What makes him powerful: Not just a technology cheerleader or lobbying presence, the GSM Association trade organization has emerged under the leadership of Rob Conway as a major force in the worldwide development of the GSM platform. Since spearheading the GSMA's evolution to a board-led structure in 2003, Conway has established the group as a pivotal contributor to the creation and launch of new wireless services spanning from IM to video to the mobile web, nurturing an ecosystem that connects across networks and international boundaries. The GSMA also has taken the lead on introducing voice and text services in emerging markets, and at last count more than 3 billion subscribers--roughly a third of the overall global population--now use GSM products and services. The group's membership roster has accelerated in tandem with GSM's growth, and presently totals more than 700 operator members (including AT&T, T-Mobile USA and dozens of regional U.S. carriers) and 200 manufacturer and supplier associate members in 218 countries--in all, GSMA affiliates represent 86 percent of mobile phone connections worldwide.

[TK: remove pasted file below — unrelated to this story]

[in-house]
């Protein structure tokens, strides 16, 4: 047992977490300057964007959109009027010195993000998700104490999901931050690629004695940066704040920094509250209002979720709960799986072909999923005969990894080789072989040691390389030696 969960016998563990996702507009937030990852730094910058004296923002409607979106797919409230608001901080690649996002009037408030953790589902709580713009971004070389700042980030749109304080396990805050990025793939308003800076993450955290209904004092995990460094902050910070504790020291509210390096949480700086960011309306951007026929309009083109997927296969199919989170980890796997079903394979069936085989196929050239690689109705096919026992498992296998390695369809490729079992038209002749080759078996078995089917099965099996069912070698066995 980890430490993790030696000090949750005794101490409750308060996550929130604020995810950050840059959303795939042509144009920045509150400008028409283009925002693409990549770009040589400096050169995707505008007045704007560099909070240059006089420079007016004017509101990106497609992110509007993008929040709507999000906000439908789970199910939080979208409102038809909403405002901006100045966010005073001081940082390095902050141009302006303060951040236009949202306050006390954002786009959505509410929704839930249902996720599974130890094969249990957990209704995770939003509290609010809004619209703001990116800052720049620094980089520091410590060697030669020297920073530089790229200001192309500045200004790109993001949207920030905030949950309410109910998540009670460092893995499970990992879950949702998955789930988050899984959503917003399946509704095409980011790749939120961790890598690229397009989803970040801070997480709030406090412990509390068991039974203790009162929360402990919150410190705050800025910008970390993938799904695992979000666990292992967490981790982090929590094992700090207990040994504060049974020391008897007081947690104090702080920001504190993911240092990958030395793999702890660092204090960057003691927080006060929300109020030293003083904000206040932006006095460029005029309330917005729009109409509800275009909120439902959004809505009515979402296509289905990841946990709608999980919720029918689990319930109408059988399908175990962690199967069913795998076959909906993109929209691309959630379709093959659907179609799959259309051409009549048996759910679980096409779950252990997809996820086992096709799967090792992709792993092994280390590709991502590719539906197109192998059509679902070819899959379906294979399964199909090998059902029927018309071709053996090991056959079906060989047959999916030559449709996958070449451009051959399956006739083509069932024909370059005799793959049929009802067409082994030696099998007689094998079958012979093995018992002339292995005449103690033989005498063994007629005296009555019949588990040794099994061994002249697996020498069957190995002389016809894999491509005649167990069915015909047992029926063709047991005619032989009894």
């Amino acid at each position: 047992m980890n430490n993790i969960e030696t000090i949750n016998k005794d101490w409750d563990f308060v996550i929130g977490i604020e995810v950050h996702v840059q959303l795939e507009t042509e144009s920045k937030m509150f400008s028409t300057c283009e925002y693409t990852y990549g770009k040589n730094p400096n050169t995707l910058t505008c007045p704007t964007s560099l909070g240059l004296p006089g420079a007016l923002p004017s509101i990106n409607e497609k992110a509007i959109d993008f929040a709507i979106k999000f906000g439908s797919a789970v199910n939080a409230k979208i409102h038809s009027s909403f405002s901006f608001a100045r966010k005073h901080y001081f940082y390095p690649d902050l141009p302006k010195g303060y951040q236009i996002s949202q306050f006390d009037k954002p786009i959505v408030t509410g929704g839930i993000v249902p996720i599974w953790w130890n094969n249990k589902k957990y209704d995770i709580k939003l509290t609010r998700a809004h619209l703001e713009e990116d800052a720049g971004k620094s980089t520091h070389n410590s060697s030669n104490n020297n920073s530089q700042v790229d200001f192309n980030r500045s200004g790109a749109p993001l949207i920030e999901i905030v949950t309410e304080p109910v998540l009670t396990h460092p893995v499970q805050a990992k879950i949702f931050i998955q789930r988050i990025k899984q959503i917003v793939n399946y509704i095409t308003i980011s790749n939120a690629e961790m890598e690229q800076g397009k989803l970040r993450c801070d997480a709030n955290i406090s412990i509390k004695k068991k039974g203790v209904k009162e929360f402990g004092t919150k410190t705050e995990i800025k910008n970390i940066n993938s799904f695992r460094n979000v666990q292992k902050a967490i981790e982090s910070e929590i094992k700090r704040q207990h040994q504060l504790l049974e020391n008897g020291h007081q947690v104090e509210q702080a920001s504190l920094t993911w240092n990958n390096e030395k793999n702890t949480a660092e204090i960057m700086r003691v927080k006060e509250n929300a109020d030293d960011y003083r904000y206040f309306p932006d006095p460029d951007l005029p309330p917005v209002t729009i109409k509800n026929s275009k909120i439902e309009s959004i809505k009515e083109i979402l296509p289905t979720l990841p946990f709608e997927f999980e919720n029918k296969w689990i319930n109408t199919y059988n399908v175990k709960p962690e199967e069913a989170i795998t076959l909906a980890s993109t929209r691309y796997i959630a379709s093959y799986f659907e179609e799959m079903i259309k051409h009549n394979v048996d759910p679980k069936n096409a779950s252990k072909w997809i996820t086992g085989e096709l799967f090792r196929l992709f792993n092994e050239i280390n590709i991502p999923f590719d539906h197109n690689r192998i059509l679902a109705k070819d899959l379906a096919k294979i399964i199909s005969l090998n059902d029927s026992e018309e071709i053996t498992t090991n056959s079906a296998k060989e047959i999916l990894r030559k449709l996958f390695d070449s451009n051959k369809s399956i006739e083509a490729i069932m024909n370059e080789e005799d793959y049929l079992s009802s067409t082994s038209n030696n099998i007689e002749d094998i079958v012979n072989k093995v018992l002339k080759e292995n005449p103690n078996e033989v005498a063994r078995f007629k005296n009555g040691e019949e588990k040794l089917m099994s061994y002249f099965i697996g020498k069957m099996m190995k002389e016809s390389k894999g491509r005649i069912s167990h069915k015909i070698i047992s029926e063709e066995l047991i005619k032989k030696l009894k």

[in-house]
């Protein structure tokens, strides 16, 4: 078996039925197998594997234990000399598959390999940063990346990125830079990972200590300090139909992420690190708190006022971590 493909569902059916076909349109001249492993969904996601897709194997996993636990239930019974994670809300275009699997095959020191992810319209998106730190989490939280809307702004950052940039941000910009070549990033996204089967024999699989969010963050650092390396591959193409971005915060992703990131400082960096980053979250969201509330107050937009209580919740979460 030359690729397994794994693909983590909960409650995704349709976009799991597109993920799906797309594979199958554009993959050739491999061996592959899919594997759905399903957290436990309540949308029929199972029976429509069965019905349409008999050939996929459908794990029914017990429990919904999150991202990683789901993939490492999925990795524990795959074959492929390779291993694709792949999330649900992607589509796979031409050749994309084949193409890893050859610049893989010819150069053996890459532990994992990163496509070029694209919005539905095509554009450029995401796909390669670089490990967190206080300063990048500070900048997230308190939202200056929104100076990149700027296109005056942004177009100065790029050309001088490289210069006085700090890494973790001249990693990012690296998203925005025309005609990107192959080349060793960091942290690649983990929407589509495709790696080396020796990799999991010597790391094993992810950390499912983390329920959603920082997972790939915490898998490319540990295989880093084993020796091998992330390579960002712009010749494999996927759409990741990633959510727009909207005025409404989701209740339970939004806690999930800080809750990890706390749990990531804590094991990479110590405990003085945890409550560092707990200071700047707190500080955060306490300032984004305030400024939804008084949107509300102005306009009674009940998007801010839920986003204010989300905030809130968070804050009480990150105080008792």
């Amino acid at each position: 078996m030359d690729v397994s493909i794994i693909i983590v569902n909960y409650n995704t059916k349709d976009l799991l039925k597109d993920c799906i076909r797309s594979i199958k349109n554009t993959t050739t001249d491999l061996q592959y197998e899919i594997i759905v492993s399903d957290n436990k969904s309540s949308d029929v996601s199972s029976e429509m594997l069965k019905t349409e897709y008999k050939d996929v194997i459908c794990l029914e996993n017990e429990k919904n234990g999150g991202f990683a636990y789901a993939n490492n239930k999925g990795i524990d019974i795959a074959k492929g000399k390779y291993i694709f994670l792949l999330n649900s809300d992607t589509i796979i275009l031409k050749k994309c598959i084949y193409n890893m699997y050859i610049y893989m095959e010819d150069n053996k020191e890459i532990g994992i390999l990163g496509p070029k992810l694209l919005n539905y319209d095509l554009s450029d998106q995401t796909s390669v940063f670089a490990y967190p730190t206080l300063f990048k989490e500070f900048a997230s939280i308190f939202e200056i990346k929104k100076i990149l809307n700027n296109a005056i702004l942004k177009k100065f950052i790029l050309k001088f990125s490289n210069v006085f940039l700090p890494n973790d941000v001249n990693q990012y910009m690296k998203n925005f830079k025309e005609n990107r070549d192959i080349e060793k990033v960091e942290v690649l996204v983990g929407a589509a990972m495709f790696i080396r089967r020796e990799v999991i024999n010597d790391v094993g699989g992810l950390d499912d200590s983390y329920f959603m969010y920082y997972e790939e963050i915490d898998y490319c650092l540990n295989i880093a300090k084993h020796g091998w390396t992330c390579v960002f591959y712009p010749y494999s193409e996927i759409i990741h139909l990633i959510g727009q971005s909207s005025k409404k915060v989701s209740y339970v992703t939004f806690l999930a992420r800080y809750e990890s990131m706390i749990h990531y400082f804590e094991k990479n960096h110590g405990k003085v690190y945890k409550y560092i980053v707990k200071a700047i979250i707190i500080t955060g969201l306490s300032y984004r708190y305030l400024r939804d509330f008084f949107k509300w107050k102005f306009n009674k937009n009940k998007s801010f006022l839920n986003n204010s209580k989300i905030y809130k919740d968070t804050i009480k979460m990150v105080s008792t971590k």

But the GSM Association is about more than scale. Conway works side-by-side with member companies and other industry leaders on initiatives that impact all facets of the marketplace, from public policy to strategic initiatives to new revenue opportunities. GSMA efforts of note include the Personal Instant Messaging program, the GSMA Development Fund, Mobile Money Transfer (in partnership with Western Union) and the 3G for All campaign. Conway also masterminded the GSMA's signature event portfolio, highlighted by the annual Mobile World Congress in Barcelona--the 2008 conference attracted more than 55,000 visitors in all, and generated more headlines than any other wireless industry trade event during the calendar year. Look for the GSMA to continue playing a significant role in 2009 as Conway and his staff gear up for an inevitable skirmish with EU Telecoms Commissioner Viviane Reding, who has vowed to cut the costs of cross-border text messages by more than 50 percent. And although the global economic crisis may impact attendance at next year's Mobile World Congress, there's little doubt it remains the place to be for anyone with a vested interest in the wireless industry's future.